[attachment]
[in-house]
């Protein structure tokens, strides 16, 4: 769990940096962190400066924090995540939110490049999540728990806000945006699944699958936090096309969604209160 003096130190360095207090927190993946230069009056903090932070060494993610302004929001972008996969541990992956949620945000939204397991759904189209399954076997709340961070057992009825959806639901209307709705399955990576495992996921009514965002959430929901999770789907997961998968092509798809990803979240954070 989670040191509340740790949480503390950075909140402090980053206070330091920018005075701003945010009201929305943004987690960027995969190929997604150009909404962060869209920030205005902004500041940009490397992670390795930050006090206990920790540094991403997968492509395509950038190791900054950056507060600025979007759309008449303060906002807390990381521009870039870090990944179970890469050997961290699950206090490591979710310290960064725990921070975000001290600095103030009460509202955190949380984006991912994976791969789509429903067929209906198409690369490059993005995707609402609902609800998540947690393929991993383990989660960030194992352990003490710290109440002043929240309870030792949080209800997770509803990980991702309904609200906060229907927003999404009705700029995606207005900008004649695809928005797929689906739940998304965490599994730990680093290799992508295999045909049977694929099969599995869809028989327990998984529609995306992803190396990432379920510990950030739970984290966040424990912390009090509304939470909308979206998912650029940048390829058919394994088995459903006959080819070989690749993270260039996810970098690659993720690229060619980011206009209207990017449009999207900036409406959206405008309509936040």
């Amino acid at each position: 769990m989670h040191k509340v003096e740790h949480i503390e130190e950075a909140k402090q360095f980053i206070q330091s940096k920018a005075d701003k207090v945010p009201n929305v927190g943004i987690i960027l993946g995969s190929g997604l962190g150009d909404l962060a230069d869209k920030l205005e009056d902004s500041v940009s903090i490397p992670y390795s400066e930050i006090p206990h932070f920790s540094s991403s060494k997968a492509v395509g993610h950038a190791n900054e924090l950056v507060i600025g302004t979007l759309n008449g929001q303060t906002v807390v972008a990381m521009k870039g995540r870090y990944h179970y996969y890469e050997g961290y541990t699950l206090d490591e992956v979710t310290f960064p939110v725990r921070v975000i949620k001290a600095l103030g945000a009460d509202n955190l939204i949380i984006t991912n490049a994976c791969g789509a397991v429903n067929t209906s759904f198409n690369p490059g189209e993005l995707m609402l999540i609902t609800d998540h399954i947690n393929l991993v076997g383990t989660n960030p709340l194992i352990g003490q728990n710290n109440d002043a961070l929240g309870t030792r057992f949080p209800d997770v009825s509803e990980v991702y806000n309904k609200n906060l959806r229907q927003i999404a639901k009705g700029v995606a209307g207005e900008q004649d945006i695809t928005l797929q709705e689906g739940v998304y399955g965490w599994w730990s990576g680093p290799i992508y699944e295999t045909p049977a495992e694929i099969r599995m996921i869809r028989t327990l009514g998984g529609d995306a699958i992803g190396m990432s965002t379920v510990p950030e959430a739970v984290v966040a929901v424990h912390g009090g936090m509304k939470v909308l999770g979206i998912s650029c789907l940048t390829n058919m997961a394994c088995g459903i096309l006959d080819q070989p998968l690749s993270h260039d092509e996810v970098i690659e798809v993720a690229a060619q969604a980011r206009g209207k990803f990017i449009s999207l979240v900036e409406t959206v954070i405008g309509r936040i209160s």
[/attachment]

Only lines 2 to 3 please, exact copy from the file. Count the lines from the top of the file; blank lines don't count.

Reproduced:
């Protein structure tokens, strides 16, 4: 769990940096962190400066924090995540939110490049999540728990806000945006699944699958936090096309969604209160 003096130190360095207090927190993946230069009056903090932070060494993610302004929001972008996969541990992956949620945000939204397991759904189209399954076997709340961070057992009825959806639901209307709705399955990576495992996921009514965002959430929901999770789907997961998968092509798809990803979240954070 989670040191509340740790949480503390950075909140402090980053206070330091920018005075701003945010009201929305943004987690960027995969190929997604150009909404962060869209920030205005902004500041940009490397992670390795930050006090206990920790540094991403997968492509395509950038190791900054950056507060600025979007759309008449303060906002807390990381521009870039870090990944179970890469050997961290699950206090490591979710310290960064725990921070975000001290600095103030009460509202955190949380984006991912994976791969789509429903067929209906198409690369490059993005995707609402609902609800998540947690393929991993383990989660960030194992352990003490710290109440002043929240309870030792949080209800997770509803990980991702309904609200906060229907927003999404009705700029995606207005900008004649695809928005797929689906739940998304965490599994730990680093290799992508295999045909049977694929099969599995869809028989327990998984529609995306992803190396990432379920510990950030739970984290966040424990912390009090509304939470909308979206998912650029940048390829058919394994088995459903006959080819070989690749993270260039996810970098690659993720690229060619980011206009209207990017449009999207900036409406959206405008309509936040």
């Amino acid at each position: 769990m989670h040191k509340v003096e740790h949480i503390e130190e950075a909140k402090q360095f980053i206070q330091s940096k920018a005075d701003k207090v945010p009201n929305v927190g943004i987690i960027l993946g995969s190929g997604l962190g150009d909404l962060a230069d869209k920030l205005e009056d902004s500041v940009s903090i490397p992670y390795s400066e930050i006090p206990h932070f920790s540094s991403s060494k997968a492509v395509g993610h950038a190791n900054e924090l950056v507060i600025g302004t979007l759309n008449g929001q303060t906002v807390v972008a990381m521009k870039g995540r870090y990944h179970y996969y890469e050997g961290y541990t699950l206090d490591e992956v979710t310290f960064p939110v725990r921070v975000i949620k001290a600095l103030g945000a009460d509202n955190l939204i949380i984006t991912n490049a994976c791969g789509a397991v429903n067929t209906s759904f198409n690369p490059g189209e993005l995707m609402l999540i609902t609800d998540h399954i947690n393929l991993v076997g383990t989660n960030p709340l194992i352990g003490q728990n710290n109440d002043a961070l929240g309870t030792r057992f949080p209800d997770v009825s509803e990980v991702y806000n309904k609200n906060l959806r229907q927003i999404a639901k009705g700029v995606a209307g207005e900008q004649d945006i695809t928005l797929q709705e689906g739940v998304y399955g965490w599994w730990s990576g680093p290799i992508y699944e295999t045909p049977a495992e694929i099969r599995m996921i869809r028989t327990l009514g998984g529609d995306a699958i992803g190396m990432s965002t379920v510990p950030e959430a739970v984290v966040a929901v424990h912390g009090g936090m509304k939470v909308l999770g979206i998912s650029c789907l940048t390829n058919m997961a394994c088995g459903i096309l006959d080819q070989p998968l690749s993270h260039d092509e996810v970098i690659e798809v993720a690229a060619q969604a980011r206009g209207k990803f990017i449009s999207l979240v900036e409406t959206v954070i405008g309509r936040i209160s």